Investors have a growing interest in sustainability and Environmental, Social, and Governance (ESG) to make for transparent and efficient capital markets. With an increase in intangible asset value over time, investors are very interested in ESG factors as they can really affect intangible market value and help them make informed, data-driven investment decisions. However, investors still remain dissatisfied with patchy ESG information disclosed by companies.
Given the external environment, it was useful to attend the Value Reporting Foundation’s (VRF) webinar titled ‘How Investors Use Your ESG Disclosures’ last week. The webinar explored why investors want companies to use SASB standards for investor-focused ESG disclosures. It also provided an insight into how companies use the resulting disclosures in investment and stewardship processes, helping to build the case for SASB adoption within companies and better meet the needs of investors.
The webinar emphasised it is crucial for long-term investors to integrate ESG analysis into their investment due diligence and asset management processes. Additionally, it was clear that investors want to monitor material ESG risk and opportunities throughout the life of their investments. For this to be realised, a speaker from UBS Management believes that SASB complements a mosaic of data used to evaluate companies and decide whether to invest or not.
In conjunction with investor needs, the webinar identified that investors raise most of their concerns on the usefulness and effectiveness of ESG reporting. Without standards, companies use an array of metrics to describe the same thing, leading to very different interpretations of performance. Therefore, investors find evaluating performance on critical issues challenging.
Luminous’ top 10 tips for engaging and communicating ESG data to investors
In the context of these challenges, Luminous has put together the following tips for improving your ESG disclosure and reporting:
- Establish a clear link between ESG and your corporate purpose.
- Incorporate long-term sustainability commitments and performance in your leadership statements.
- Carry out a double materiality assessment to identify the ESG issues that are material to your company and present them in a materiality matrix or heatmap.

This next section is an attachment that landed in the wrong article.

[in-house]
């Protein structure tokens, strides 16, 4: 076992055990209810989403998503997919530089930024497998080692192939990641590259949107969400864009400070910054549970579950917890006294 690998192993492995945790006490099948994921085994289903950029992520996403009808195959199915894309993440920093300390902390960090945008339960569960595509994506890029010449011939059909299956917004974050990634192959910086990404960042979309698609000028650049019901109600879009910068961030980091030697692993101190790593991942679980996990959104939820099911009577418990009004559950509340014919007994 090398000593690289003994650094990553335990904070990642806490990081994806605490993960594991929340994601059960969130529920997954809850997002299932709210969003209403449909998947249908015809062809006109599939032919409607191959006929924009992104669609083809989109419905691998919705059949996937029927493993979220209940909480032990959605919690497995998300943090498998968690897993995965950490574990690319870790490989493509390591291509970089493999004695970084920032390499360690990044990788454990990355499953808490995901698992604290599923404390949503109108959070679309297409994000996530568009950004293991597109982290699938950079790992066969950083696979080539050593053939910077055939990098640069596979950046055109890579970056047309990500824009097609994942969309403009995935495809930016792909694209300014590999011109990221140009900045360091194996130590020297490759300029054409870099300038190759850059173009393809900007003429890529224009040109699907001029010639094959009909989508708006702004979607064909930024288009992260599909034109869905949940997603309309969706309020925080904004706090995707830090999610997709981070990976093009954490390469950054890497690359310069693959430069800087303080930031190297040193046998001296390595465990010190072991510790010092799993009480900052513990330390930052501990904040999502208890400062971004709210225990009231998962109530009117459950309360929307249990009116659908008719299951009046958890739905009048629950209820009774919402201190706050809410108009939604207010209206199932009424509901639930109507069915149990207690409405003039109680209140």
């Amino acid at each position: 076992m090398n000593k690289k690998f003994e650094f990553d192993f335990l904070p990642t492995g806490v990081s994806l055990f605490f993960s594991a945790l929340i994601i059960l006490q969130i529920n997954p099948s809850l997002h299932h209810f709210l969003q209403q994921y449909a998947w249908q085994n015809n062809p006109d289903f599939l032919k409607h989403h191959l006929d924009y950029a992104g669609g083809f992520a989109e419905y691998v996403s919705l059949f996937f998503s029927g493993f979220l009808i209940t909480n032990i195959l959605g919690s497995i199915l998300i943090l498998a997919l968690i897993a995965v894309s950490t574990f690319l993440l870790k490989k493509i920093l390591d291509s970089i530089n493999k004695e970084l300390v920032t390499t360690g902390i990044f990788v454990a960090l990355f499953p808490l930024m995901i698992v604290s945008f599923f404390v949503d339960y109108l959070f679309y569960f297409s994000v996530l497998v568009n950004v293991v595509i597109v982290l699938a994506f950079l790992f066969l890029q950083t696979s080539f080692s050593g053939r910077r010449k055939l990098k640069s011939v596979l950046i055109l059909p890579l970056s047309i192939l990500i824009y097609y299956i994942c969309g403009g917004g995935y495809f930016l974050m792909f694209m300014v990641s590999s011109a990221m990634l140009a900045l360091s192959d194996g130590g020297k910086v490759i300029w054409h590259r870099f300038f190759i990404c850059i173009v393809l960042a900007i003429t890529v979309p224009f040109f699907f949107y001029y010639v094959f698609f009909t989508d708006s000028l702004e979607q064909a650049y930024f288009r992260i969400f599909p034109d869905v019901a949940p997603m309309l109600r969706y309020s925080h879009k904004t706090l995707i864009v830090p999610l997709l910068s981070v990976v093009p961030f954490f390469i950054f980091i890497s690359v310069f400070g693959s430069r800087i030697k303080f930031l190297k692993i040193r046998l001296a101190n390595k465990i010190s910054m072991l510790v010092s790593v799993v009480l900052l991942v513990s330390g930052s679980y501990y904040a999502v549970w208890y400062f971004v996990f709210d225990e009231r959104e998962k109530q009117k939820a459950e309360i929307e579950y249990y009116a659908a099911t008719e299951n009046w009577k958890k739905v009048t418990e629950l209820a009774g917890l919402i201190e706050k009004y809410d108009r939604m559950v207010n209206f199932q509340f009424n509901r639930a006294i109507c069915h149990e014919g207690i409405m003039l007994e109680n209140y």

- Consider using the SASB Standards to help you focus on what you should be reporting on and provide good indicators of materiality. This is because the materiality map is organised along industry-specific metrics where financial metrics alone cannot help.
- Adopt a responsible sustainability strategy anchored on the identified material issues to explain their importance for the long-term success of your company and make sure this aligns with your corporate strategy and purpose.
- Profile key non-financial risks and opportunities.
- Set time-bound KPIs for each material issue, focusing on appropriate short- and long-term goals across the value chain, and report year-on-year progress against them and present these in a dashboard in your annual report.
- Disclose your ESG governance structure, preferably using an organisational chart, and explain the role of the person or committee in charge of ESG.
- Integrate ESG analysis into your due diligence around managers and assets.
- Consider disclosing a personal letter or Q&A with the head of your sustainability committee in the annual report to show personal responsibility.
In conclusion, the webinar provided a fascinating insight into how portfolio companies are using ESG data in their processes and why investors are calling on companies to use SASB. For more information on answering this call from investors, please get in touch: